Jason’s Cash Count: Southwest Airlines (LUV)

DOWN 2 percent

Since October 20, 2001

Friday's close (11-1-02): $14.79

Southwest Airlines survived better than most airline stocks. It actually moved 47% higher before coming back to where Jason recommended it last year. He says it’s a well-run coming with less debt than most airlines and he thinks the price is attractive right now. Hilary agrees Southwest is the best in the airline group, but she says they may see some labor problems and profit margins may get thinner. Jonathan doesn’t own any airline stocks and he says if he was going to buy one it would be Ryanair (RYAAY) another foreign carrier.

Jonathan’s Cash Count: Templeton Global Income Fund (GIM)

UP 17 percent

Since October 20, 2001

Friday's close (11-1-02): $7.15

Jonathan still likes this fund, though he’s not as passionate about funds as he was a couple of weeks ago, he’s still holding onto this fund. He thinks it’s a good idea for people to take some kind of interest rate or currency risk right now and he likes non U.S. bonds. Jason says he’d be careful here because people sometimes don’t realize they can lose money in bonds just like in stocks and with the fed aggressively easing, he thinks stocks are the place to be right now. He expects the Fed to cut Interest rates another half point this week. Hilary says it’s a great pick and a great way to diversify internationally.

Money Mail

Wayne, Dagen and Jonathan capped off the show by answering some of your questions.

Question: “Where would the market be if terrorists detonate a weapon of mass destruction in the U.S.? What would the best investment be then?”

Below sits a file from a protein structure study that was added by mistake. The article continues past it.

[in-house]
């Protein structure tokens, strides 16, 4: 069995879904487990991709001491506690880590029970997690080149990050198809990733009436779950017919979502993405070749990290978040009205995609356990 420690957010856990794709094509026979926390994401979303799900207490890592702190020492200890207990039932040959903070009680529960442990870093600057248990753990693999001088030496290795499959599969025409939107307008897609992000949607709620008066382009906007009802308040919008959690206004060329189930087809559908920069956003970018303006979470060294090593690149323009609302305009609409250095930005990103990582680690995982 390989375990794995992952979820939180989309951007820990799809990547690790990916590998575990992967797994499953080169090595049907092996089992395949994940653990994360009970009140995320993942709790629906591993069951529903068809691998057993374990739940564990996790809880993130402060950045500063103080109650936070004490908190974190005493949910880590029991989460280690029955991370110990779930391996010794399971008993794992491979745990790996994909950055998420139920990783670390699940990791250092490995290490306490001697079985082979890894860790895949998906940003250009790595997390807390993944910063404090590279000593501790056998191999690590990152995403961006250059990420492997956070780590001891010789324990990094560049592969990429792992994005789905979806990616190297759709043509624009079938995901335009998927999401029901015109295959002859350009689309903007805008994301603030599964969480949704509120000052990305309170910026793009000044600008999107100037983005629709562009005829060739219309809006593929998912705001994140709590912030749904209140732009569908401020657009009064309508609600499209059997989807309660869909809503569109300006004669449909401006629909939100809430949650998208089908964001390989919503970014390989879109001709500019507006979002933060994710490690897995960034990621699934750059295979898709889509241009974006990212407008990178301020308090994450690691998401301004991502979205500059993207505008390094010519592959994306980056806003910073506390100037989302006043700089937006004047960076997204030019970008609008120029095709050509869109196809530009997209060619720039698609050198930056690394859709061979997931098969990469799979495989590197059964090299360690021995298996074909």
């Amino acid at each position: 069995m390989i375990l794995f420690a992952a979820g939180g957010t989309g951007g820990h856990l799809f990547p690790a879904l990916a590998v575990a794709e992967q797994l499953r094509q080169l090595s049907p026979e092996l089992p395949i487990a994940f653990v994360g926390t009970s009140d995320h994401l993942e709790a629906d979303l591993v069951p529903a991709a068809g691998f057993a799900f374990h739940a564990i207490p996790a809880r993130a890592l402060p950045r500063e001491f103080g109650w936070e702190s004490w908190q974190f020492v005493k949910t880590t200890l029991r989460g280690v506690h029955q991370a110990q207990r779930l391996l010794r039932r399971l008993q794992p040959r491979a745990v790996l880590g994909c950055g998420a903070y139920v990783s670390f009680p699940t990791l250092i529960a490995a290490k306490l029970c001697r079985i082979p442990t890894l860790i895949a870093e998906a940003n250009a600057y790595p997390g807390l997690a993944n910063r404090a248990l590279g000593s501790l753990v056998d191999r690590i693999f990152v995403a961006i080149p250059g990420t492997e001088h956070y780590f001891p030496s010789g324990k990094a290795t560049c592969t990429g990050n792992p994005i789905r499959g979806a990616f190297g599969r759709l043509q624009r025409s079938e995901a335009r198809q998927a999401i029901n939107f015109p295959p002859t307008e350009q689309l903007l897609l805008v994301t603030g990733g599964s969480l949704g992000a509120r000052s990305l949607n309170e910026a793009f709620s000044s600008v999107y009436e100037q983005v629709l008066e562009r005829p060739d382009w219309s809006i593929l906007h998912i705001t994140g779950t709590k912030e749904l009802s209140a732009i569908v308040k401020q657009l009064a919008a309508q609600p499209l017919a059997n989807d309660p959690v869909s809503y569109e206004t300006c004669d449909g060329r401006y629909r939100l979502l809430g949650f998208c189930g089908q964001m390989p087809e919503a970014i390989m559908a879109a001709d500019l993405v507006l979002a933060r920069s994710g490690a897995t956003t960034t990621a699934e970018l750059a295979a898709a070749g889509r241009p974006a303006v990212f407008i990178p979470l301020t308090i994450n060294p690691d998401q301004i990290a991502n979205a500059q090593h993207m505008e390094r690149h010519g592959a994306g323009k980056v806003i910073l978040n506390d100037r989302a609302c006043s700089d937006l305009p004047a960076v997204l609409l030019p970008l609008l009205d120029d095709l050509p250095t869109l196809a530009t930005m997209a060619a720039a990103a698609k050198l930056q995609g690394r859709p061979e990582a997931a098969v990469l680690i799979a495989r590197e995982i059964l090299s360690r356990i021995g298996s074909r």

Dagen says the market would obviously crater, the same as it did after 9/12, if a weapon of any magnitude went off here in the U.S. But the location of the attack and the devastation it caused would determine how long the market stays down. This is the reason you always want to diversify into stocks, bonds, cash and even gold. Jonathan says he’d be in gold if a bomb went off in the U.S. Wayne would move to cash.

Question: “I work for Raytheon (RTN). I don't have much of the stock in my 401(k) but may buy more now that it's down. What do you think?”

Jonathan doesn’t like Raytheon. He thinks it’s a laggard stock even amongst the defense group which is not his favorite place to invest right now. Wayne says he thinks there are better defense stocks out there like Alliant Techsystems (ATK) and United Technologies (UTX) but the these are fairly valued and he’s not buying them right now. Dagen says a lot of money managers just don’t like Raytheon’s management which is why this stock has not done as well as other defense stocks.

Question: “Why do your guests think of Philip Morris (MO)? We still need to eat, drink and smoke to chase stress away.”

Wayne says he thinks Philip Morris is always worth a look. The company sold off Miller which he thinks was a good move, but he says “the bogey in all of this is the lawsuits” and you have to be careful what you pay for the stock. Dagen points out that people are managing to buy cheaper cigarettes which is hurting the tobacco companies. Jonathan says he owns and still prefers British American Tobacco (BTI) stock to Philip Morris.